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Fruit salad of winter fruits and nuts

I reveal to you my way of making a variety of fruit salads, along with a recipe for one of the favorites in our house, made from autumn / winter fruit with cute crunchy toppings.

Fruit salad may not sound like something that requires a recipe, but if you haven’t tried adding crunchy nuts or seeds, dried fruits and spices before, then you could certainly give this recipe a chance, or rather, an idea!

Joke aside, if anyone uses this post as inspiration for future fruit salads, you can thank my dear. Although I imagined somewhere in my head that everyone does that, it seems to him that it is only made in this way in our country and that it is very worth spreading.

In short, the thing is to add coarsely chopped walnuts, almonds, hazelnuts, cashews or whatever you have from the chopped fruit found in the house, and then a few seeds if they are found in the pantry, then goji berries, dry grapes or cranberries and season it all with vanilla, cinnamon, cardamom or some spice you like.

You need really little time, you will get a fruit salad that is richer and more nutritious than the exclusively fruit one. Therefore, it can be a snack during the day, but also a great treat when unexpected guests come. It would be ideal if you also had thick yogurt or whipped sweet cream to serve on the side. Yum!

Since I wanted to give you a secret on how not to make this treat boring, I had to do it through some specific recipe. We are in the winter period, so what is better than using colorful fruits that can be bought in stores at this time – oranges, kiwis, pomegranates and the usual apples and bananas. Everything fits great in taste and texture, and is one of my favorite combinations.

The general “rule” when choosing fruit is to be ripe, not green, but not overripe. It tastes best if you buy it when it’s time. First of all, in this case it is usually not harvested while it is still quite firm and immature and has not matured in chambers and in supermarkets. At least that should be true if it is grown in your country, and if you can choose, choose just that.

I would also like to mention that due to its nutritional properties, it would be best to use fruit whose rind is edible, without peeling. It is a source of fiber, especially insoluble in water (great for digestion). On the other hand, I know that there is always the question of cultivation and safety (because of pesticide residues), so in the end no one is sure what is better. What we do know is that it is better to eat any fruits and vegetables than to replace them with “safe” packaged foods.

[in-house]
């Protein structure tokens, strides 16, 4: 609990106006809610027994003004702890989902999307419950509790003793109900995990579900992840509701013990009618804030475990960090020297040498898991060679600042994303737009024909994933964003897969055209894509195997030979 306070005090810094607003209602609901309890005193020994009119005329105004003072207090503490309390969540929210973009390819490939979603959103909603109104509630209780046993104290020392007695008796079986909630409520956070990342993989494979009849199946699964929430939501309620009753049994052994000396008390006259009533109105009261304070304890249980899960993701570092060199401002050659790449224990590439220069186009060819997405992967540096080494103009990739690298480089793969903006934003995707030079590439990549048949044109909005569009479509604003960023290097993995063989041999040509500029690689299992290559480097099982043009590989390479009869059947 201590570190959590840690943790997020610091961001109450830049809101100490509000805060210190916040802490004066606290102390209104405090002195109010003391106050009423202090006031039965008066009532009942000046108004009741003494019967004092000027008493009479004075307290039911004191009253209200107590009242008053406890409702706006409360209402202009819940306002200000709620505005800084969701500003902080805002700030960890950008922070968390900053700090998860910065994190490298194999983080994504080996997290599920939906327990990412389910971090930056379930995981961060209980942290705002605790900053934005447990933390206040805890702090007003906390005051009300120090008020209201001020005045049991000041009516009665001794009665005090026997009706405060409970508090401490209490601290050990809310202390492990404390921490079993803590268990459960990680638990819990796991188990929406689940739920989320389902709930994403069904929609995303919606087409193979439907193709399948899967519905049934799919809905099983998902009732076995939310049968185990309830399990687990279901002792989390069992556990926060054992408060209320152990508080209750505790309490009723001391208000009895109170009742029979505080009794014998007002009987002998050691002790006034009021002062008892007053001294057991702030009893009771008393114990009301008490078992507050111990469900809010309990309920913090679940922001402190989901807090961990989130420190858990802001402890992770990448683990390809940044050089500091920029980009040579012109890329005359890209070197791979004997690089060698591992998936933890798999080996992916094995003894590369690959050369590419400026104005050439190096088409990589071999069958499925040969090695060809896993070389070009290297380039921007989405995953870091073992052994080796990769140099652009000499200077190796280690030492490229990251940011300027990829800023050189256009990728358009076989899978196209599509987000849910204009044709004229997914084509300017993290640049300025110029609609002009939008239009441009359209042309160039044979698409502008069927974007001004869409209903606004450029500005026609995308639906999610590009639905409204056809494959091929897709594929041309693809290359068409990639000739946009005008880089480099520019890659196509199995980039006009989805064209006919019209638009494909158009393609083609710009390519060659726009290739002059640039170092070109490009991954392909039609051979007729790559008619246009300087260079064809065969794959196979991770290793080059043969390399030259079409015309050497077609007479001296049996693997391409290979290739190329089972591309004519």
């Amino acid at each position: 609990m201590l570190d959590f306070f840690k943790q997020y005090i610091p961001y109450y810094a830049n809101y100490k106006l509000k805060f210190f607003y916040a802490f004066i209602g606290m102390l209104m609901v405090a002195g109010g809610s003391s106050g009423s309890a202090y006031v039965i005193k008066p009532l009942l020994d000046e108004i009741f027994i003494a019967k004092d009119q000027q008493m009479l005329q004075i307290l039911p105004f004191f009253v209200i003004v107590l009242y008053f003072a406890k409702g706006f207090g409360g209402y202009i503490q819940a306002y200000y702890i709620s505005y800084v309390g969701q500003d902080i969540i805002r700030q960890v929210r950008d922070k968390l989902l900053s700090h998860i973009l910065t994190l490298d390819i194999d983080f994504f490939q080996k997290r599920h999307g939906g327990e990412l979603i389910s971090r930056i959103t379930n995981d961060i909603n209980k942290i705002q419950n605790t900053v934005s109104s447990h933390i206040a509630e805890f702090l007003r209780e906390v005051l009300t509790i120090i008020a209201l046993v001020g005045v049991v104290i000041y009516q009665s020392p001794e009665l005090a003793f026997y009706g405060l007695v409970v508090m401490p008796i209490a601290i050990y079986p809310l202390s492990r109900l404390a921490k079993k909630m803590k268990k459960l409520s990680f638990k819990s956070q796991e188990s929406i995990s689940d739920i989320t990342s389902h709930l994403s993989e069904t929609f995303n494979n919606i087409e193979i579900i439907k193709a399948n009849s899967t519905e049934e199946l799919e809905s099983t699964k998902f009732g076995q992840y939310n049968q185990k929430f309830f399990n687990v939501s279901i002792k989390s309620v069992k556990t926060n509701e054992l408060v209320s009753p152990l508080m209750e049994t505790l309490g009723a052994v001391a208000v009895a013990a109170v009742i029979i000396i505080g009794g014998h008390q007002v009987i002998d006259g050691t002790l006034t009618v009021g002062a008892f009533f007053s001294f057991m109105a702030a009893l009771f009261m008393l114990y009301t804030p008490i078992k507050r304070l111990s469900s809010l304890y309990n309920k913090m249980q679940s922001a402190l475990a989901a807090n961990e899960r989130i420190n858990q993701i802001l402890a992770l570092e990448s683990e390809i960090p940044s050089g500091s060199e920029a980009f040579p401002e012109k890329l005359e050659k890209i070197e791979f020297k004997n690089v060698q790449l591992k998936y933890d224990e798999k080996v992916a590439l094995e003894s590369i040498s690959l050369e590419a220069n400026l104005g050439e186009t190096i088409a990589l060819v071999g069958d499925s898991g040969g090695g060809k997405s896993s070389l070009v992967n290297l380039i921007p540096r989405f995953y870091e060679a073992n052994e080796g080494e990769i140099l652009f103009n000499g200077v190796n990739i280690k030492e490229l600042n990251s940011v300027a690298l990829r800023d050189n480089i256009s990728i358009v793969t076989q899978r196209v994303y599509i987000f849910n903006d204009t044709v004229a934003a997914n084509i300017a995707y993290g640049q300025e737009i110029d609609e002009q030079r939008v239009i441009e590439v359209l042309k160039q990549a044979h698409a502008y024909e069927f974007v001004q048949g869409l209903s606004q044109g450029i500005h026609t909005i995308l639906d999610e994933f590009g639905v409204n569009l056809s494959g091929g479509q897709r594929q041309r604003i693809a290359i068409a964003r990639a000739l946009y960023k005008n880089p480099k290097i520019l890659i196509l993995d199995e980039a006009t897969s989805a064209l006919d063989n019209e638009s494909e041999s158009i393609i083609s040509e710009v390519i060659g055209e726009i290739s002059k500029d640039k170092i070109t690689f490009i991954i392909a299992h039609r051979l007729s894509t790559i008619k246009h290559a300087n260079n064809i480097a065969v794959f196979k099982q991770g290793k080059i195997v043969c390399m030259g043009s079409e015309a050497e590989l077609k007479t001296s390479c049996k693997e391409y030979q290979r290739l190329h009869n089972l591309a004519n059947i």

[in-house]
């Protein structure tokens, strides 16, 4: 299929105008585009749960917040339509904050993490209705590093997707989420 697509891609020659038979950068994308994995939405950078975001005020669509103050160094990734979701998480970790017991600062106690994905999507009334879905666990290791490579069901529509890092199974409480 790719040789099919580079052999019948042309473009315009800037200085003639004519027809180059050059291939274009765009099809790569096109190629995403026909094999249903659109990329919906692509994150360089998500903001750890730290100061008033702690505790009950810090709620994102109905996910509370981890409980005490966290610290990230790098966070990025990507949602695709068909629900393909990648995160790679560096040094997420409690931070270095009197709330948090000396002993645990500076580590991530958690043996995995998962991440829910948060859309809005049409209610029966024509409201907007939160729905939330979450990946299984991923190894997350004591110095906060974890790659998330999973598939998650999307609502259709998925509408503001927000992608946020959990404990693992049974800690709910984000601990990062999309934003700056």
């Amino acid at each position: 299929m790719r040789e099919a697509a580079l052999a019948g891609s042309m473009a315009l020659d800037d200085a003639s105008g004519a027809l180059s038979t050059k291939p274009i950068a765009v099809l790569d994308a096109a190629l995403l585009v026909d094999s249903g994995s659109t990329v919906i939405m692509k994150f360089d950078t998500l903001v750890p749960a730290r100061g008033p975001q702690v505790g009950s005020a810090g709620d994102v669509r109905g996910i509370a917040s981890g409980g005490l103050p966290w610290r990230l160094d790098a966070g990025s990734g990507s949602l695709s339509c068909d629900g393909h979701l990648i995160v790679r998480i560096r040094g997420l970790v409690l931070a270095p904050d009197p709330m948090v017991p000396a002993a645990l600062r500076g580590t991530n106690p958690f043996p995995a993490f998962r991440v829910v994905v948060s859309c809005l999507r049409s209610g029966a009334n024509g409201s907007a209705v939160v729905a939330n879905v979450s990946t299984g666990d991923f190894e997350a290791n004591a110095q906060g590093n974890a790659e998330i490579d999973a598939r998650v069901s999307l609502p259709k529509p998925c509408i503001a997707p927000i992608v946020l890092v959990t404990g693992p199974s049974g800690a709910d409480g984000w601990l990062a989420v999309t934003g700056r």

If you are making a salad to use overripe fruit, then do not mix it with some very crunchy (say green apples) and try to serve it immediately – it will become watery when standing, lose its shape and everything will look like it was made a few days earlier. .

If the fruit is too sweet, add a little lemon juice, and the same goes if you serve the salad a few hours later or the next day (although this is only for the family :)). You can always spice up the sweetness by adding maple syrup or honey over a salad that you have already poured into bowls.

When we have all those additives that I mentioned, when I have the opportunity, I try to use more ingredients, which again differ in taste and texture – just as is the case with fruit. I like to combine nuts that are firm, like unpeeled almonds, with some softer ones like walnuts or cashews. If for any reason you don’t eat nuts, toasted sunflower seeds and pumpkin are a great substitute. Also, my indispensable addition are hemp seeds that I usually have in my pantry, and whose benefits I wrote about in the post for energy bars with carob. They are soft and have a slightly raw taste, which in my opinion is a nice addition.

Dried fruit is a great addition, especially if the fruit you use is not sweet enough. Raisins or cranberries are a good choice, but I usually just put in a handful of goji / goji berries. They are not sweet, but they are bright in color, very healthy, they have an interesting taste when they swell in a salad, and they are pleasantly chewy, which is another difference.

The fruit mainly gives flavor, color and volume to the fruit salad, but all the extras that are an integral part of this recipe are due to it becoming irresistible and balanced in every sense. It becomes a real explosion of taste, at the same time crunchy and juicy, light and concrete, refreshing and filling.

Let your imagination run wild, use the fruit you have or love and make it a great snack!